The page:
Answering that question has always been true.

Whether you were in the 1950’s and you were building the first computer, or you were in the 2000’s trying to build the first social network, the rules have always been the same.

At any given time, there is a limiting and scarce resource that is being abstracted away into abundance. Through this process, a new scarce resource emerges, and the cycle continues.

This cycle is made clear when studying some of the great technology companies.


  • Scarce resource: Computing power on purpose-built chips
  • Abstraction: A generally programable chip
  • Intel became a large and dominant company
  • New scarce resource: PC hardware


  • Scarce resource: PC hardware
  • Abstraction: Microsoft’s Software
  • Microsoft became a large and dominant company
  • New scarce resource: the ability for computers to connect and communicate with one another


  • Scarce resource: network access
  • Abstraction: selling networking equipment
  • Cisco became a large and dominant company
  • New scarce resource: the ability to parse through all of the information being passed on the network


  • Scarce resource: indexable information
  • Abstraction: Google Search
  • Google became a large and dominant company
  • New scarce resource: digital relationships for people consuming this information


  • Scarce resource: digital friendship and connection
  • Abstraction: Facebook’s social graph
  • Facebook became a large and dominant company
  • New scarce resource: ?????

The ability to identify what will be the emergent scarce resource makes a great investor. It allows one develop a non-linear way of thinking, and spot the opportunities that most “rational” people can’t.

3. A truly novel idea will be met with confusion and skepticism

By definition, if you identify something “scarce” that everyone else has also identified, it’s worthless.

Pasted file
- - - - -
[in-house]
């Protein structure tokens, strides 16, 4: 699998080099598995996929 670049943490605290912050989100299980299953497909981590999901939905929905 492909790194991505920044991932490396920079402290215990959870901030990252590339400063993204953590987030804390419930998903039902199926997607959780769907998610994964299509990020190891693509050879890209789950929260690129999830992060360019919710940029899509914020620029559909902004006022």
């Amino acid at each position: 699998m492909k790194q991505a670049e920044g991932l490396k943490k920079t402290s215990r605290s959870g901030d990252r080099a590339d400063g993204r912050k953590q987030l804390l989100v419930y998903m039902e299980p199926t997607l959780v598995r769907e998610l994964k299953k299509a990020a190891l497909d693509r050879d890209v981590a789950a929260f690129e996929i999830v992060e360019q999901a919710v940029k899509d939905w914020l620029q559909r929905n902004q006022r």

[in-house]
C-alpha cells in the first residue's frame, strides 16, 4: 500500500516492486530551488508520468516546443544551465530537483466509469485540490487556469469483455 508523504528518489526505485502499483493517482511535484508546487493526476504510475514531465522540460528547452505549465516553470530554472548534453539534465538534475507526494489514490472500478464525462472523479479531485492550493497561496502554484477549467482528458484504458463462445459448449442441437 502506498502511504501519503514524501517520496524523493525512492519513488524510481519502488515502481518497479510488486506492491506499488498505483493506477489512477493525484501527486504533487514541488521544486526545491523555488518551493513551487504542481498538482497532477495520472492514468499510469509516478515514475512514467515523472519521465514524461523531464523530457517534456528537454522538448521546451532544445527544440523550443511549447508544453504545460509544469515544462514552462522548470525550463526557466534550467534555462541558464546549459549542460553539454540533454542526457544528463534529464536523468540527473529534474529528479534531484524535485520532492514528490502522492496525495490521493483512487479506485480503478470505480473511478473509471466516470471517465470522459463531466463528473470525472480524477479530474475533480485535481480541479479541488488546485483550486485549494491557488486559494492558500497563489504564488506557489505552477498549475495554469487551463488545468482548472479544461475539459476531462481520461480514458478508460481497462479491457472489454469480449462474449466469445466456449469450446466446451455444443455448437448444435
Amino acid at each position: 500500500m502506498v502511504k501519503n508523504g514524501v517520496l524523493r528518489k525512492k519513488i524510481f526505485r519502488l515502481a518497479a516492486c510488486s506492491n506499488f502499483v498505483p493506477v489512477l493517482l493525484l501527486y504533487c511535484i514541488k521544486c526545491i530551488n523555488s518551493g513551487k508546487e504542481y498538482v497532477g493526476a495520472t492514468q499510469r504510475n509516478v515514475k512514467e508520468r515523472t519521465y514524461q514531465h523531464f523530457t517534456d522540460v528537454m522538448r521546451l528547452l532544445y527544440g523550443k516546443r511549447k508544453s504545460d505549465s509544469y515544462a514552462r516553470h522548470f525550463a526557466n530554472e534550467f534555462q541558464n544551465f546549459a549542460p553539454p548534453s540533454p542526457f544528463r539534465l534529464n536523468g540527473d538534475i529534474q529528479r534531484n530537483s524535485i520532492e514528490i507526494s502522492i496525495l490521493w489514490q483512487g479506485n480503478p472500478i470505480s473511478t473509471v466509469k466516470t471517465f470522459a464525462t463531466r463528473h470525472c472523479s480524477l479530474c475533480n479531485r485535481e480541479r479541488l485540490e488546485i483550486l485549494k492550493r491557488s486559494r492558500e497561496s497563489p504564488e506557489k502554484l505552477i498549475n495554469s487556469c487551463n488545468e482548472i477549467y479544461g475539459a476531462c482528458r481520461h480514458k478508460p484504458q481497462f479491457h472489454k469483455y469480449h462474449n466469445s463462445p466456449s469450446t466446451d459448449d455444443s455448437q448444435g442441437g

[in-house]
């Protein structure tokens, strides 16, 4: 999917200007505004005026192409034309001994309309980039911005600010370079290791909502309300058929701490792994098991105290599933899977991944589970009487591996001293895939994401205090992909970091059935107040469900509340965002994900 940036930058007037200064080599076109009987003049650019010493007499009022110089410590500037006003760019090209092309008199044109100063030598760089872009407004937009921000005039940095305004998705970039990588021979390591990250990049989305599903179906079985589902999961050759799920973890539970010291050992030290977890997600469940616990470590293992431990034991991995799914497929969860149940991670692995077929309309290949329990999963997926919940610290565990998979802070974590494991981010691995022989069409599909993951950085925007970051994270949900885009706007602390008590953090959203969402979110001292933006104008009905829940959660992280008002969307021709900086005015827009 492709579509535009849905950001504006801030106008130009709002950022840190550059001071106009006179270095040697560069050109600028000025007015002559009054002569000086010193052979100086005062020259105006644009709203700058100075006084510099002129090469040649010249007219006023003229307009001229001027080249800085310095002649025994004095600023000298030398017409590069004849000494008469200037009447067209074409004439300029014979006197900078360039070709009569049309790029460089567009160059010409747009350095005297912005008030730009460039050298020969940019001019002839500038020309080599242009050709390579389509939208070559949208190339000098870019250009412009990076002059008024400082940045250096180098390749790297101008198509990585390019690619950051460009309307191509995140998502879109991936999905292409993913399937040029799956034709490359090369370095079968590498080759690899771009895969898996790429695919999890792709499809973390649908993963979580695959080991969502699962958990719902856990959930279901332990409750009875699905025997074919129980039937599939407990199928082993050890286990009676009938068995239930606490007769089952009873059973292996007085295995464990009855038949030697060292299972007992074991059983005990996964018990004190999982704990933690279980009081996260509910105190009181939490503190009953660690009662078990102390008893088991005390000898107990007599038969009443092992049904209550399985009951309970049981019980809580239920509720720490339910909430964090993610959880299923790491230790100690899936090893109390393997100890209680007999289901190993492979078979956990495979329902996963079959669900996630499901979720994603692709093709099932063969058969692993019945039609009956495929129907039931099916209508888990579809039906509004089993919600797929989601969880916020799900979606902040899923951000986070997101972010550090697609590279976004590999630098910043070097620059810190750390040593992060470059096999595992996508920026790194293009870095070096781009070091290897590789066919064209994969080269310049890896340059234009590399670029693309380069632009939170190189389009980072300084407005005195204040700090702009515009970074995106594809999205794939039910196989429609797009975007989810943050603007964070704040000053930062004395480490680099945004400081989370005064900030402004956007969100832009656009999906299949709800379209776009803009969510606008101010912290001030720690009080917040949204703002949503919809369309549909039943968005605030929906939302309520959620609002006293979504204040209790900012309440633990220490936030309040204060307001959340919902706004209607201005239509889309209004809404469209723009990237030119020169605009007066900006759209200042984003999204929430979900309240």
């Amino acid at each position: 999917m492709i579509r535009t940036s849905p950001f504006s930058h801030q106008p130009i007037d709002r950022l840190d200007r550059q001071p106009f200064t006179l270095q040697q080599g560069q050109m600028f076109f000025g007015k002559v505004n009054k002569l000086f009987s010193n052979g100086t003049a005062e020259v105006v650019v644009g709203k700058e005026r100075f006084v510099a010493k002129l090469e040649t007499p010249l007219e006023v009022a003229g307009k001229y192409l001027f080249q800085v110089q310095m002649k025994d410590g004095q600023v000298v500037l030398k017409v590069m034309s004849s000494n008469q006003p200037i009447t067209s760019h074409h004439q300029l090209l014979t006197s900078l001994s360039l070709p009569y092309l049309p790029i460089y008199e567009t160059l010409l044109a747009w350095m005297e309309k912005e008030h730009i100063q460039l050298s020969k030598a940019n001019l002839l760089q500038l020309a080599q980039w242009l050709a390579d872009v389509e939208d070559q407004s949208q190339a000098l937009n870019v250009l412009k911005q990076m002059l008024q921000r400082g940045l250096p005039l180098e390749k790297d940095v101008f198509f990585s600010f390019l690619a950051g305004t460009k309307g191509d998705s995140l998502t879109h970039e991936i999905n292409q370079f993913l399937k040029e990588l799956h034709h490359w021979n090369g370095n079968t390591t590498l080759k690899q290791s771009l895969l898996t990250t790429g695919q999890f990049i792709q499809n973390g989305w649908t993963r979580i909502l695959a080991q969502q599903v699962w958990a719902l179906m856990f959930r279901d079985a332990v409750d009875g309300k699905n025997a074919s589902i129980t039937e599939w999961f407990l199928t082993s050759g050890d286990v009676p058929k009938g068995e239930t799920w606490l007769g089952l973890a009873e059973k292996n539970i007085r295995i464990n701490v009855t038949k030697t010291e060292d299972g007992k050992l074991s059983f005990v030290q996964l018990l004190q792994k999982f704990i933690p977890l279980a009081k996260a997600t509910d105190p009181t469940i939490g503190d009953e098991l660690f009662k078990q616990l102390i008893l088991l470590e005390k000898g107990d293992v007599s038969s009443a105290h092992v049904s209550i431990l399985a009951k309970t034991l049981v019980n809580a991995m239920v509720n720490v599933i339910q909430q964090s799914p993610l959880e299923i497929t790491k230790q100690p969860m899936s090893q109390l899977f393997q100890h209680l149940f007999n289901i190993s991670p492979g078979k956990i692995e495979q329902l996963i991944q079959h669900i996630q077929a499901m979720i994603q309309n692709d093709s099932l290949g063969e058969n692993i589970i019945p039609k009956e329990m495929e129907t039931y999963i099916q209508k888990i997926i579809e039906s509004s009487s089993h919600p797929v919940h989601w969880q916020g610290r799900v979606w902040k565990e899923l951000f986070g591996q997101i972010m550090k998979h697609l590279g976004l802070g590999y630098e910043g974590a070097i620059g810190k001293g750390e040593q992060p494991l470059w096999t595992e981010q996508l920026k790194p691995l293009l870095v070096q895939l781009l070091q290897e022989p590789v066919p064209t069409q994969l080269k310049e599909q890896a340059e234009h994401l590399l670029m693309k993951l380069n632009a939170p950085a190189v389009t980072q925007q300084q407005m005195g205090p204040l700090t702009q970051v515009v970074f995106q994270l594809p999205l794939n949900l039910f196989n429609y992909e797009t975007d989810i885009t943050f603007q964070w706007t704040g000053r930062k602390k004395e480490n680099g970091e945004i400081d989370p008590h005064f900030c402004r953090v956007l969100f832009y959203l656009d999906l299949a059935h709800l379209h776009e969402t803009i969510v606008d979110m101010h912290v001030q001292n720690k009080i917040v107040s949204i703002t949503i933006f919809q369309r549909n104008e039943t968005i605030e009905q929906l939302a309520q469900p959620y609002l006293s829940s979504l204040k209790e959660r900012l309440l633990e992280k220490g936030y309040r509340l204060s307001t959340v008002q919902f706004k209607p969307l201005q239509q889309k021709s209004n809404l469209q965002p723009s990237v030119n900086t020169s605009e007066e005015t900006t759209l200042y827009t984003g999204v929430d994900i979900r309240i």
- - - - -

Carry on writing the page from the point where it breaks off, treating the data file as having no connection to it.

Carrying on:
In business, the goal is to create something and sell it for more than it costs in a way that is both defensible and profitable so that even if there are competitors, you have built a moat.

This is an important concept to grasp. When most people think of an idea, their initial inclination is to have other people validate that idea. They want to hear how great their idea is and how smart they are.

This is not the right mental framework to have.

When you identify a truly scarce resource, most people will think that you are crazy. This is because most people are motivated to think about the present and not about the future.

When you discuss your idea and the signal is overwhelmingly positive, that’s a sure sign that other people have already thought of it as well. But if its some combination of negative and confusion, that’s a good sign. That means you’ve probably identified something that is unique and no one else has thought about.

This concept manifests itself whenever you hear derivative ideas (Uber for dogs, Facebook for personal trainers, etc.). These sort of ideas will never become large and important businesses.

4. Each new level of abstraction allows smaller groups to create more value and extract higher profits

It used to require a significant amount of capital and technical knowledge to start a technology company. Today you have companies that are abstracting away the complexity of starting a business. If you need to set up servers, you can use Amazon Web Services. If you need payment infrastructure, you can use Stripe. Technology is allowing smaller teams to create more value and capture higher profits.

  • Intel: 106k employees, 59B revenue, 184B market cap
  • Microsoft: 120k employees, 89B revenue, 594B market cap
  • Google / Alphabet: 75k employees 90B revenue, 691B market cap
  • Facebook: 17k employees, 27B revenue, 501B market cap

5. We are moving from a world where we owned objects to a world where we access functions